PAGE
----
Judge Orders Pinebluff To Give Habitat Permit
Habitat will build in Pinebluff after all.
Senior Superior Court Judge James M. Webb has ordered the town to grant Habitat for Humanity of Moore County a conditional-use permit.
Last fall, in a 3-2 vote, town commissioners turned down Habitat's request for a conditional-use permit for the nonprofit ministry's proposed 75-home development on an 81-acre tract in Pinebluff.
Habitat appealed to Superior Court. Its attorney, Douglas R. Gill of Southern Pines, argued that the Town Board proceeding only "purported to be a hearing" and that the town "arbitrarily and capriciously denied the permit."
Gill contended that the town commissioners "improperly determined that the permit should not be granted improperly determined that it was within its legal authority to deny the permit failed to follow the proper procedure applied rules that violated due process (and) violated the open meetings law"
Webb found that the evidence showed the town had acted capriciously and arbitrarily. He upheld Habitat after considering arguments and town records presented during a hearing Dec. 13. He ordered Pinebluff to grant the permit Habitat sought.
Neighboring property owners had objected to the proposed Habitat subdivision and asked to be allowed to respond to the appeal. Webb granted their motion, over an objection by Gill.
Attorney David M. Rooks III, of Chapel Hill, represented the property owners: H. Clifton Blue, Patricia Blue Bailey, H.C. Blue III, John L. Blue, Laurel Springs Holding, LLC Lori Gotch, Deborah Rosy, Robert W. Schaefer, Andrew White and Elisabeth Blue Willett. Rooks argued that the value of the neighboring property would be adversely affected by Habitat homes nearby -- if not immediately, in the rate or amount of increase in value in the future.
Rooks contended that Habitat's development was not in harmony with the surrounding area.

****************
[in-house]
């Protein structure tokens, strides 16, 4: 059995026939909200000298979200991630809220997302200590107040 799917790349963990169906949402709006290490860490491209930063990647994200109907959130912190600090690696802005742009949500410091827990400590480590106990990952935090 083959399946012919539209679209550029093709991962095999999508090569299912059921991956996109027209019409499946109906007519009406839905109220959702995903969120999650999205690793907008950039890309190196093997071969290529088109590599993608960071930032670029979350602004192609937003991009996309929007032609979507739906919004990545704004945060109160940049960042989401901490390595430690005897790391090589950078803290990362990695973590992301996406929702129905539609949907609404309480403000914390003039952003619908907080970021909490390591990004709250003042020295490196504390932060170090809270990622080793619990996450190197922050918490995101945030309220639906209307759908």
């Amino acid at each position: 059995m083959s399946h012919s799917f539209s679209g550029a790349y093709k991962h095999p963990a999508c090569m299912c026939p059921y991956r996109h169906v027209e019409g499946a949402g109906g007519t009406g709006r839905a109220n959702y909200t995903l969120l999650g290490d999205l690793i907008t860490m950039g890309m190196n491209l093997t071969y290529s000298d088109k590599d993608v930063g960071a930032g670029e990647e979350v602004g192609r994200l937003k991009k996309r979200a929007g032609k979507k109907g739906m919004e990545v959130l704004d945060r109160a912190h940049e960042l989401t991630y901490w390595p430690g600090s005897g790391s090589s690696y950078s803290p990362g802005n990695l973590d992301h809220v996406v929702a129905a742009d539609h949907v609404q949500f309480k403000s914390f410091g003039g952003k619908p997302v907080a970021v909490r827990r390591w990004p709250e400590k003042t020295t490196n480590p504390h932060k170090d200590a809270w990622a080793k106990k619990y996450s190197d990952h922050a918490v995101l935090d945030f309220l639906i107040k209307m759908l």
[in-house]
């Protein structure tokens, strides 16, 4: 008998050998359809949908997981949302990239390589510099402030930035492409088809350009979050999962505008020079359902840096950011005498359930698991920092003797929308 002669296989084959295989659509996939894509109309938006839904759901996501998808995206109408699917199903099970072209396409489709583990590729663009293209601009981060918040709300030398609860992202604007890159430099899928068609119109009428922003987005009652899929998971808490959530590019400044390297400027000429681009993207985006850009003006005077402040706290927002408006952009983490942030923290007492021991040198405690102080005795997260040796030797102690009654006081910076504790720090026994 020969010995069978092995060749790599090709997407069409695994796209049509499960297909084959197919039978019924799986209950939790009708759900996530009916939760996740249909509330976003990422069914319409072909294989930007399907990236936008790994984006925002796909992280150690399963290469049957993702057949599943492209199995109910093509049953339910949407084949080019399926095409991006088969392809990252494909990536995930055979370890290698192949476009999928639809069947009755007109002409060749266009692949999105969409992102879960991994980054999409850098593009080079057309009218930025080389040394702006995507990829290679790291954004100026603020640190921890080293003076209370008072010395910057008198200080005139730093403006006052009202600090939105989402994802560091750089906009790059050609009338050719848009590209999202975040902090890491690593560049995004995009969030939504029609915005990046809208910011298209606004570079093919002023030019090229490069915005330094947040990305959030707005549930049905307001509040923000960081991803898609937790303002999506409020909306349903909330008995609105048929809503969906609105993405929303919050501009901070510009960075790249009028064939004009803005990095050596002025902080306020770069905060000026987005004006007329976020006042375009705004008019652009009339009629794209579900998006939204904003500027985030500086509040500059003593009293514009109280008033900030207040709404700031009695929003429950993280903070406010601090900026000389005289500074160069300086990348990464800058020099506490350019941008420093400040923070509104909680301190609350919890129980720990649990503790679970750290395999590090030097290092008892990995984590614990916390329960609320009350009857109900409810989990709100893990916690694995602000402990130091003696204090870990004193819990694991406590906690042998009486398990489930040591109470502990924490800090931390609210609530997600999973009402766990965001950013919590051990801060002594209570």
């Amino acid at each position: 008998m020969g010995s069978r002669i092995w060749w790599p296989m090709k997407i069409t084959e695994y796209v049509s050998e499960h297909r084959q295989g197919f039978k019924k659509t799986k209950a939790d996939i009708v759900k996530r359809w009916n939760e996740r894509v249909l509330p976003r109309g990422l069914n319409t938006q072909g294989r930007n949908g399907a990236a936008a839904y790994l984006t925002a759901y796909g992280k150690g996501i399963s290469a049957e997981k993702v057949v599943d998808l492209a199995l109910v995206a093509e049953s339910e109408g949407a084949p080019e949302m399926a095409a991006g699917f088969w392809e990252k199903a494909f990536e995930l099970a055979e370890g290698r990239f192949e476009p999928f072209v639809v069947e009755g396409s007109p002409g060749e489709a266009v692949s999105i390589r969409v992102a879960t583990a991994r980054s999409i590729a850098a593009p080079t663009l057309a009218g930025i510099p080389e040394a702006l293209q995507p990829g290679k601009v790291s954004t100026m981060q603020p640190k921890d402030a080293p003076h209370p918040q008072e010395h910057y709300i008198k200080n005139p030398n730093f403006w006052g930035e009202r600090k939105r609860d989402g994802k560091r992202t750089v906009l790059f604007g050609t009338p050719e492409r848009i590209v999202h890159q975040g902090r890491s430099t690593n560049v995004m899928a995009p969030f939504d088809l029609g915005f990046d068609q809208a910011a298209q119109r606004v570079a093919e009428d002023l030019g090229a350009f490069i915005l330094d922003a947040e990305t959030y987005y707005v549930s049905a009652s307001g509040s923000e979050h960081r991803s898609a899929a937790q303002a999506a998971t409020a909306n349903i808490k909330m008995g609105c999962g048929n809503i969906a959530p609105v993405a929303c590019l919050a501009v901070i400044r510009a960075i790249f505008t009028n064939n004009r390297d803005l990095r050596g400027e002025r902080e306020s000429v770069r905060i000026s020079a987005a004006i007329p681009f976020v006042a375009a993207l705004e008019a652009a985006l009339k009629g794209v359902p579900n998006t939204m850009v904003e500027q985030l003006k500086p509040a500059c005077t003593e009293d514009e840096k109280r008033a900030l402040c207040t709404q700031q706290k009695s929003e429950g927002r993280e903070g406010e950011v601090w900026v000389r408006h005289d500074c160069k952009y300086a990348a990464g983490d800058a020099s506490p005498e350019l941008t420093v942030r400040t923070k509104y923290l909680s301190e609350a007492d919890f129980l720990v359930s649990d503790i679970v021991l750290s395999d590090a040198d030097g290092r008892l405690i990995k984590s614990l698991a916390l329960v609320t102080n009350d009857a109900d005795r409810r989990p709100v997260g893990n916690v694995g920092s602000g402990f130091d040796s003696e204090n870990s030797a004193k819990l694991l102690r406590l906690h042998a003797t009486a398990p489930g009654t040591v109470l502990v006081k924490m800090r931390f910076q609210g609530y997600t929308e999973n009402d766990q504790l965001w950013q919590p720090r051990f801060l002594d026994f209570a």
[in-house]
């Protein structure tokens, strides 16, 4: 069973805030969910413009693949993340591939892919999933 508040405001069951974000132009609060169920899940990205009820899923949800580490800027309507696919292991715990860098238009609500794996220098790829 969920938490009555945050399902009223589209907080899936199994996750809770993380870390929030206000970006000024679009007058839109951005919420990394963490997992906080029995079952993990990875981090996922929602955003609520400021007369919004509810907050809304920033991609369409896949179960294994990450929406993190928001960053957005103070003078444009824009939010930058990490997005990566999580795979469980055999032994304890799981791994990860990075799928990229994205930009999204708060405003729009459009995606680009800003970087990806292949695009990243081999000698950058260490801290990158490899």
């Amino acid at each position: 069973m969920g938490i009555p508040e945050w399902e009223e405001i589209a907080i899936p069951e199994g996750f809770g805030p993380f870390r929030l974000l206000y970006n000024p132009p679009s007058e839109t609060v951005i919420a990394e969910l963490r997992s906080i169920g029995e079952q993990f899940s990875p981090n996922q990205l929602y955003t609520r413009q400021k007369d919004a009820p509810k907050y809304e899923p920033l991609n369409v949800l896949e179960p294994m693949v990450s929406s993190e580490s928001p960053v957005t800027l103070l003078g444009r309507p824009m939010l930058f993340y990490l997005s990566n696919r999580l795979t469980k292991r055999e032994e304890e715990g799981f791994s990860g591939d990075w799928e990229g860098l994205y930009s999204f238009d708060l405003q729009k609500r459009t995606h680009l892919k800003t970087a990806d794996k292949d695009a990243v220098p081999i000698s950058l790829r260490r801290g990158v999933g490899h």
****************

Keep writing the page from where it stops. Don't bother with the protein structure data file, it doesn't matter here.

William Morgan Jr., the attorney representing the town, defended the board's decision as proper and reasonable and appropriately based on the objections raised about Habitat's proposed 75-home development as not being in harmony with the area.
The Pilot was unable to reach the attorneys for the town and the property owners for comment.
Gill said that tract had been zoned for development for many years, that there was a subdivision on one border already, and that the record showed no real evidence was presented at what Pinebluff called a hearing.
"None of it was sworn testimony," Gill told Webb during the hearing. "There is not a single case in North Carolina that is anywhere close to the paucity of evidence in this case."
Public safety or a proposed use not being in harmony with the area are the only basis on which boards can deny conditional-use permit applications. Hearings are judicial in character. Town boards can hear only sworn testimony on matters of safety and/or harmony. People coming before the board must testify under oath. They have to offer more than opinion. It is not enough merely to dislike a plan.
The whole record of a hearing is considered by the court when it is appealed. Based on the "whole record," the judge decides whether it a board's decision was based on competent evidence.
Webb ruled it did not, after going over transcripts and other records of a proceeding Gill said had "mere statements" -- no evidence, no sworn testimony, nobody under oath.
"The record did not support the decision by competent, substantial, and material evidence," Webb found. " Denying the conditional-use permit was arbitrary and capricious."
He reversed the town's denial of the permit, sent Habitat's petition back to the Pinebluff board, and ordered the board to grant the permit.
Late Monday afternoon, Gill filed a certificate of service with the clerk of court of Moore County, certifying that Webb's order in the matter had been served on all parties by mail.
John Chappell can be reached at 783-5841 or by e-mail at email@example.com.
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